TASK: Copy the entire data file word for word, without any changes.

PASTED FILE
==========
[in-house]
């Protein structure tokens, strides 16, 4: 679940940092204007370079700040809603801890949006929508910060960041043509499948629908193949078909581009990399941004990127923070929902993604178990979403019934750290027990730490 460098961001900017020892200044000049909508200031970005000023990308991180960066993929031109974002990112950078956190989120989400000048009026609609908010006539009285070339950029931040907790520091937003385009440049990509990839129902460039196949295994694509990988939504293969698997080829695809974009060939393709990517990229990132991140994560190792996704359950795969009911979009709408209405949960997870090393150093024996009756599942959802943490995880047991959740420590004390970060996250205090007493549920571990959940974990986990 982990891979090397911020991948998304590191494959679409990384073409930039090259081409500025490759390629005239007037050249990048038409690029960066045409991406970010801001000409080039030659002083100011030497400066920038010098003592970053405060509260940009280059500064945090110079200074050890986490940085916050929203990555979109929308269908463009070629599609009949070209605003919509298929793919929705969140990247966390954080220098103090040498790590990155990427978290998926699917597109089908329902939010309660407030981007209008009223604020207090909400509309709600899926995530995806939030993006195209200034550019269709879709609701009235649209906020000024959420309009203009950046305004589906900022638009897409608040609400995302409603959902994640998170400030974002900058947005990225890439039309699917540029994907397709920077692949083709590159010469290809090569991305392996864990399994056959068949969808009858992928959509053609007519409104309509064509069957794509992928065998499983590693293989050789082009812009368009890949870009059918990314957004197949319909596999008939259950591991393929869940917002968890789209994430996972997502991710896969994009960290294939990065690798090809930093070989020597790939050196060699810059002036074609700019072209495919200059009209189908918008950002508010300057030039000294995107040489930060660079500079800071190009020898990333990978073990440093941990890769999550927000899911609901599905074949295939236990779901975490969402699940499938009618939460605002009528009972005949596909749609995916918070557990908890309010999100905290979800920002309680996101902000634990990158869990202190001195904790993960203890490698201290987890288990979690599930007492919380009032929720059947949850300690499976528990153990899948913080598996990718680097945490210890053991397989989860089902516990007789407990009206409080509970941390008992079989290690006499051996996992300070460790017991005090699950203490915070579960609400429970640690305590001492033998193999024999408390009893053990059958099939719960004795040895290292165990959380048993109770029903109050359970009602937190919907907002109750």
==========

[in-house]
């Protein structure tokens, strides 16, 4: 679940940092204007370079700040809603801890949006929508910060960041043509499948629908193949078909581009990399941004990127923070929902993604178990979403019934750290027990730490 460098961001900017020892200044000049909508200031970005000023990308991180960066993929031109974002990112950078956190989120989400000048009026609609908010006539009285070339950029931040907790520091937003385009440049990509990839129902460039196949295994694509990988939504293969698997080829695809974009060939393709990517990229990132991140994560190792996704359950795969009911979009709408209405949960997870090393150093024996009756599942959802943490995880047991959740420590004390970060996250205090007493549920571990959940974990986990 982990891979090397911020991948998304590191494959679409990384073409930039090259081409500025490759390629005239007037050249990048038409690029960066045409991406970010801001000409080039030659002083100011030497400066920038010098003592970053405060509260940009280059500064945090110079200074050890986490940085916050929203990555979109929308269908463009070629599609009949070209605003919509298929793919929705969140990247966390954080220098103090040498790590990155990427978290998926699917597109089908329902939010309660407030981007209008009223604020207090909400509309709600899926995530995806939030993006195209200034550019269709879709609701009235649209906020000024959420309009203009950046305004589906900022638009897409608040609400995302409603959902994640998170400030974002900058947005990225890439039309699917540029994907397709920077692949083709590159010469290809090569991305392996864990399994056959068949969808009858992928959509053609007519409104309509064509069957794509992928065998499983590693293989050789082009812009368009890949870009059918990314957004197949319909596999008939259950591991393929869940917002968890789209994430996972997502991710896969994009960290294939990065690798090809930093070989020597790939050196060699810059002036074609700019072209495919200059009209189908918008950002508010300057030039000294995107040489930060660079500079800071190009020898990333990978073990440093941990890769999550927000899911609901599905074949295939236990779901975490969402699940499938009618939460605002009528009972005949596909749609995916918070557990908890309010999100905290979800920002309680996101902000634990990158869990202190001195904790993960203890490698201290987890288990979690599930007492919380009032929720059947949850300690499976528990153990899948913080598996990718680097945490210890053991397989989860089902516990007789407990009206409080509970941390008992079989290690006499051996996992300070460790017991005090699950203490915070579960609400429970640690305590001492033998193999024999408390009893053990059958099939719960004795040895290292165990959380048993109770029903109050359970009602937190919907907002109750």